Fullerton: Okay. Now, I've got to ask you though, business hasn't helped itself in all of this, in terms of its own reputation and branding. We've now got the CBA which today is smaller than BHP, it's no longer the largest company. It's now had scandal after scandal. And I should say, look, sitting on the BCA board are Ian Narev, we've got your President, Grant King, who has actually had to remove him ... Or just decided to remove himself from the BHP board-

Fullerton: Now, it's not a good look for the BCA, is it?

Westacott: Well, you've got to take those two issues separately. Grant is a very principled person, a person of great integrity. I mean he made a decision to take himself out of the selection process because he was being attacked by activists, and he decided that he would not put BHP through six months of that kind of activist attack. And I think that's a very principled thing to do. And I think Grant is a fabulous President of the Business Council, because he understands these complex global markets like energy. He understands you know, what makes business work. He understands what happens when things in the world economy go wrong, and the impact that has on companies. But he's also got a passionate commitment that the job of business is to help society make each Australian's lifestyle and living standards better. And you know, I'm really proud that he's President.

Fullerton: But he's ... But there you were, you were all your board was up there in, on display in Canberra, pushing for tax cuts a couple of months ago.

Westacott: Sure.

Fullerton:  If I list them, there's Grant, there's Andrew Mackenzie who's also under pressure of BHP-

Westacott: Andrew Mackenzie's not on the board.

Fullerton: Not on the board, no.

Westacott: No.

Fullerton: But as CEO. Catherine Tanna of course, from BG*, one of the companies that the Prime Minister is sort of ticking off over electricity prices, and Ian Narev as I say. Look, is there going to be change on the board.

Westacott: Well, there's always renewal of the board and there are a lot of people who want to get on that board. I mean, we don't have any shortage of people waiting to get on the board. And we always renew the board, but look, let's just take Cath Tanna. I mean Cath's ... The whole energy stuff is not about her personally, it's about, you know, we can talk about energy later, but it's a very complex set of policy failures that have led us to this point. And she has been a very, very strong advocate for energy reform and for making sure that we actually get energy certainty.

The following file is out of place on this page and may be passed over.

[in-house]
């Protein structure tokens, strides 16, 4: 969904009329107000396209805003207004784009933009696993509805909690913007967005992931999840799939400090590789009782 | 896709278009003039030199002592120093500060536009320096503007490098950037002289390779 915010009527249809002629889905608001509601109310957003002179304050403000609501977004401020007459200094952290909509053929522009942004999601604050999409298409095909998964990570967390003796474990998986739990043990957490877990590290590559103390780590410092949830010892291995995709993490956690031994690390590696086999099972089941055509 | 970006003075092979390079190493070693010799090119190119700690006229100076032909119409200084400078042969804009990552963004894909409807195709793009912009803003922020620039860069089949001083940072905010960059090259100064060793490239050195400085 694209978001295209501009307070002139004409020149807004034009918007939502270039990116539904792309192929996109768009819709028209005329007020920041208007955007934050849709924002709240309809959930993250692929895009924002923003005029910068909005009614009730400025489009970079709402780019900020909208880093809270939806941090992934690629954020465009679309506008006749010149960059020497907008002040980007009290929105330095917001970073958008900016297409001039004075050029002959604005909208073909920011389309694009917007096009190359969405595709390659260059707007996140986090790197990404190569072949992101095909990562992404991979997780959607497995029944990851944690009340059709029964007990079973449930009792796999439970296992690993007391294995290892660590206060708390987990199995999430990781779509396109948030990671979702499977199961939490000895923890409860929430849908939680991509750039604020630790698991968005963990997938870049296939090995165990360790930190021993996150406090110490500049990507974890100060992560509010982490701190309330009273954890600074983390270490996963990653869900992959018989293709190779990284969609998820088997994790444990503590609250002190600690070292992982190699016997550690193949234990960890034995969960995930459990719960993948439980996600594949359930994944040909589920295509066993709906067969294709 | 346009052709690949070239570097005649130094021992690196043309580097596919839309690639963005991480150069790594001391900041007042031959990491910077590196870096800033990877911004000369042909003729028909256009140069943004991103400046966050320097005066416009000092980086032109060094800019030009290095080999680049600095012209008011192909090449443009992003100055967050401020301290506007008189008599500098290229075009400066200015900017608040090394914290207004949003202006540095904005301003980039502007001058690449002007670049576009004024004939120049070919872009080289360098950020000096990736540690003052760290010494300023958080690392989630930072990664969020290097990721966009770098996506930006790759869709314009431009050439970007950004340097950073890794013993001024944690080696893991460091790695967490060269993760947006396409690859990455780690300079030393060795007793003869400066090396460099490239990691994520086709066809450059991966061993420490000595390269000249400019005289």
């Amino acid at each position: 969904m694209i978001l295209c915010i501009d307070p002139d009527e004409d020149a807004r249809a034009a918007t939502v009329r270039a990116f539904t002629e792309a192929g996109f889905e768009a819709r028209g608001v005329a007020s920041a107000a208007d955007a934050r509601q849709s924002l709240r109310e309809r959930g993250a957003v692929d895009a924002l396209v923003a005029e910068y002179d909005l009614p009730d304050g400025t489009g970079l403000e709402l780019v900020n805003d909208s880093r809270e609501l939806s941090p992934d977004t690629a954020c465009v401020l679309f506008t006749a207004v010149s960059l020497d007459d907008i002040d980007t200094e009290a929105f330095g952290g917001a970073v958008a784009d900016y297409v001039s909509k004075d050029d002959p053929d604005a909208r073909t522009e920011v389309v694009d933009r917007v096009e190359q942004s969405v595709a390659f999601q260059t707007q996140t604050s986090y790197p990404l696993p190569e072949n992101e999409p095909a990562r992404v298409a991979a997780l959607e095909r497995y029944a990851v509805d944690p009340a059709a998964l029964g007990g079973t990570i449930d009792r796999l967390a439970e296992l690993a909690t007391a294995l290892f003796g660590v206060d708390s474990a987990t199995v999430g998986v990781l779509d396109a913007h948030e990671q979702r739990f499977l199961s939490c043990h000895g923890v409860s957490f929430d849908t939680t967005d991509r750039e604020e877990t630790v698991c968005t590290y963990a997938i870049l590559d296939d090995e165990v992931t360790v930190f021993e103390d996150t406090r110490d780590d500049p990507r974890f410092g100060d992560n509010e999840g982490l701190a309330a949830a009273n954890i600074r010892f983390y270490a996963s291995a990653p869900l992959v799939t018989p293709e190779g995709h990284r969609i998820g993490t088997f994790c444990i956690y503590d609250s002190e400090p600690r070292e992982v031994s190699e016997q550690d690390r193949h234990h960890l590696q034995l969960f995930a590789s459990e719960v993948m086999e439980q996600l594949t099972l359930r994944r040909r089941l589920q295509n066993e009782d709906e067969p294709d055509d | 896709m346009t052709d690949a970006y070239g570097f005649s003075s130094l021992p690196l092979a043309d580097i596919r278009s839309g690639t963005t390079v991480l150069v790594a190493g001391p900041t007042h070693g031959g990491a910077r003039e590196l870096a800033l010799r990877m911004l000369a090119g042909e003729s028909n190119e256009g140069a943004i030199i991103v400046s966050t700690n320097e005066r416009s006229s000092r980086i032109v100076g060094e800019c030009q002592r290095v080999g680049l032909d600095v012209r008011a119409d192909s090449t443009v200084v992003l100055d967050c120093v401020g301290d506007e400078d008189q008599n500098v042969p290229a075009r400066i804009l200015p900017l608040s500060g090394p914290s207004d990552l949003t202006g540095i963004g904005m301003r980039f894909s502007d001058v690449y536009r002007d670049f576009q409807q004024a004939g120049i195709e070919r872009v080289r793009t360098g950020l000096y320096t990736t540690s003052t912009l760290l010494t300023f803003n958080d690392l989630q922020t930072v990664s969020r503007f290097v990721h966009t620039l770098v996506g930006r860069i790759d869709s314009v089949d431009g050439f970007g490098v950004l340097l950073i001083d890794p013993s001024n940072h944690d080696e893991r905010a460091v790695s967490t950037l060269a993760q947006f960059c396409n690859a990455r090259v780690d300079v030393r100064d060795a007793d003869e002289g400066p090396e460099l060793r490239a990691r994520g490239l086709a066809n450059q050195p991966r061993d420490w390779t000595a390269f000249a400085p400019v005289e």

And look, the Commonwealth Bank, I'm not going to add to the kind of stream of commentary on the Commonwealth Bank. It's clearly a very serious problem and the bank is working cooperatively with the regulators.

Fullerton: Well, one of the things you have done to sort of counter this constant attack of big business is actually deliver this memorandum of understanding with small business, now, on the face of it, that looks strategically quite sensible. But what's behind it, what's the importance of it?

Westacott: Because I think we want the community to talk about business, not big and small business. Because it is one interdependent ecosystem to use that jargon. I mean, there's $550 billion a year of interaction between big and small business-

Westacott: You can't have small business without big business. You can't have big business without small business.

Fullerton: And we had you and Peter on the show just a couple of days ago when you announced this. Now, you've got common goals, don't you?

Westacott: Absolutely. I mean, we share a lot of common goals, and we also acknowledge that there are sometimes power imbalances between big and small companies. That just is ... The scale of these companies is huge. And he and I decided that we're going to sit down and work out those problems, like we have with supplier payment. He came to talk to me about supplier payments a while ago and said, "Look, we have to get this sorted." So we said, "All right, let's get a voluntary code, ask companies to pay in 30 days. Ask them to pay on time. Ask them to put in place electronic invoicing arrangements-

Fullerton: I know it's really beginning to work